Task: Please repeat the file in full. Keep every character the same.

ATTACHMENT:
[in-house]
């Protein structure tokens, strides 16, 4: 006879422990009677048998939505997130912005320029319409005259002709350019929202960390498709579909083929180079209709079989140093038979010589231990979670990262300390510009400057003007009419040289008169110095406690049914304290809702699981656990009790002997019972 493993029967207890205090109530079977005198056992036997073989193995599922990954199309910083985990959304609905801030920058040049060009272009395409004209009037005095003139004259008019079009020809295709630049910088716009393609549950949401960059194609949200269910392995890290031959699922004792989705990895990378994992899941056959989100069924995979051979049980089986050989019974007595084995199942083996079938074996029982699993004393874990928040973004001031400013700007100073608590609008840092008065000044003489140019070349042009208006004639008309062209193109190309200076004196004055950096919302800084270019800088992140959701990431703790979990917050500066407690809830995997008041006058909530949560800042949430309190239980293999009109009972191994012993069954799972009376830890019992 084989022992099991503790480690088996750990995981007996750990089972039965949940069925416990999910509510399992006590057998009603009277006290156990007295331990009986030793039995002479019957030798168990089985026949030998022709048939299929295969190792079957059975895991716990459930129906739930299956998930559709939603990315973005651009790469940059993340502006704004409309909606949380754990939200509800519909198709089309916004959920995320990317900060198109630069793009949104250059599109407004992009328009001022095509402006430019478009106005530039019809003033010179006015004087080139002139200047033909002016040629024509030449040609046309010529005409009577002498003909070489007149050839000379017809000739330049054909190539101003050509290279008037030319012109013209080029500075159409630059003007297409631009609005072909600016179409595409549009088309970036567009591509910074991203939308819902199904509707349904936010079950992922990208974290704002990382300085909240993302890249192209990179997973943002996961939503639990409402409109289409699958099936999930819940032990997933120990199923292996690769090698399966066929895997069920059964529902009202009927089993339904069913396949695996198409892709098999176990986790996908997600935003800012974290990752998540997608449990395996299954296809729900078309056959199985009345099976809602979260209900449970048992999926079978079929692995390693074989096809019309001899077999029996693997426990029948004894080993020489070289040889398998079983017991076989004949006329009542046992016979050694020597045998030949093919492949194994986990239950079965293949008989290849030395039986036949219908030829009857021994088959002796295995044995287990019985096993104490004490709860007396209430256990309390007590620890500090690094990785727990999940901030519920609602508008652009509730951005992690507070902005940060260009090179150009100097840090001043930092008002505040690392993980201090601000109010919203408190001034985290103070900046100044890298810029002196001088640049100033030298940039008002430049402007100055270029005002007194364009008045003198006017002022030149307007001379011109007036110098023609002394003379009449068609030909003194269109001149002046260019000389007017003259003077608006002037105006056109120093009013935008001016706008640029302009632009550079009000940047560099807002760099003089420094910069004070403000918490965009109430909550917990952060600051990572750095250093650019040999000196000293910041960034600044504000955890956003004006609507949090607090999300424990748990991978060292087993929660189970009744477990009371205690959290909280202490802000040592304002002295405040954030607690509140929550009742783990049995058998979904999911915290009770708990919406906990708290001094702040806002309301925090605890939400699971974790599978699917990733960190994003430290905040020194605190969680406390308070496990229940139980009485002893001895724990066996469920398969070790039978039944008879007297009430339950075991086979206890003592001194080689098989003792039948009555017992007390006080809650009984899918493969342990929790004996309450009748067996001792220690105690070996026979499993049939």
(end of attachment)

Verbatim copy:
[in-house]
């Protein structure tokens, strides 16, 4: 006879422990009677048998939505997130912005320029319409005259002709350019929202960390498709579909083929180079209709079989140093038979010589231990979670990262300390510009400057003007009419040289008169110095406690049914304290809702699981656990009790002997019972 493993029967207890205090109530079977005198056992036997073989193995599922990954199309910083985990959304609905801030920058040049060009272009395409004209009037005095003139004259008019079009020809295709630049910088716009393609549950949401960059194609949200269910392995890290031959699922004792989705990895990378994992899941056959989100069924995979051979049980089986050989019974007595084995199942083996079938074996029982699993004393874990928040973004001031400013700007100073608590609008840092008065000044003489140019070349042009208006004639008309062209193109190309200076004196004055950096919302800084270019800088992140959701990431703790979990917050500066407690809830995997008041006058909530949560800042949430309190239980293999009109009972191994012993069954799972009376830890019992 084989022992099991503790480690088996750990995981007996750990089972039965949940069925416990999910509510399992006590057998009603009277006290156990007295331990009986030793039995002479019957030798168990089985026949030998022709048939299929295969190792079957059975895991716990459930129906739930299956998930559709939603990315973005651009790469940059993340502006704004409309909606949380754990939200509800519909198709089309916004959920995320990317900060198109630069793009949104250059599109407004992009328009001022095509402006430019478009106005530039019809003033010179006015004087080139002139200047033909002016040629024509030449040609046309010529005409009577002498003909070489007149050839000379017809000739330049054909190539101003050509290279008037030319012109013209080029500075159409630059003007297409631009609005072909600016179409595409549009088309970036567009591509910074991203939308819902199904509707349904936010079950992922990208974290704002990382300085909240993302890249192209990179997973943002996961939503639990409402409109289409699958099936999930819940032990997933120990199923292996690769090698399966066929895997069920059964529902009202009927089993339904069913396949695996198409892709098999176990986790996908997600935003800012974290990752998540997608449990395996299954296809729900078309056959199985009345099976809602979260209900449970048992999926079978079929692995390693074989096809019309001899077999029996693997426990029948004894080993020489070289040889398998079983017991076989004949006329009542046992016979050694020597045998030949093919492949194994986990239950079965293949008989290849030395039986036949219908030829009857021994088959002796295995044995287990019985096993104490004490709860007396209430256990309390007590620890500090690094990785727990999940901030519920609602508008652009509730951005992690507070902005940060260009090179150009100097840090001043930092008002505040690392993980201090601000109010919203408190001034985290103070900046100044890298810029002196001088640049100033030298940039008002430049402007100055270029005002007194364009008045003198006017002022030149307007001379011109007036110098023609002394003379009449068609030909003194269109001149002046260019000389007017003259003077608006002037105006056109120093009013935008001016706008640029302009632009550079009000940047560099807002760099003089420094910069004070403000918490965009109430909550917990952060600051990572750095250093650019040999000196000293910041960034600044504000955890956003004006609507949090607090999300424990748990991978060292087993929660189970009744477990009371205690959290909280202490802000040592304002002295405040954030607690509140929550009742783990049995058998979904999911915290009770708990919406906990708290001094702040806002309301925090605890939400699971974790599978699917990733960190994003430290905040020194605190969680406390308070496990229940139980009485002893001895724990066996469920398969070790039978039944008879007297009430339950075991086979206890003592001194080689098989003792039948009555017992007390006080809650009984899918493969342990929790004996309450009748067996001792220690105690070996026979499993049939």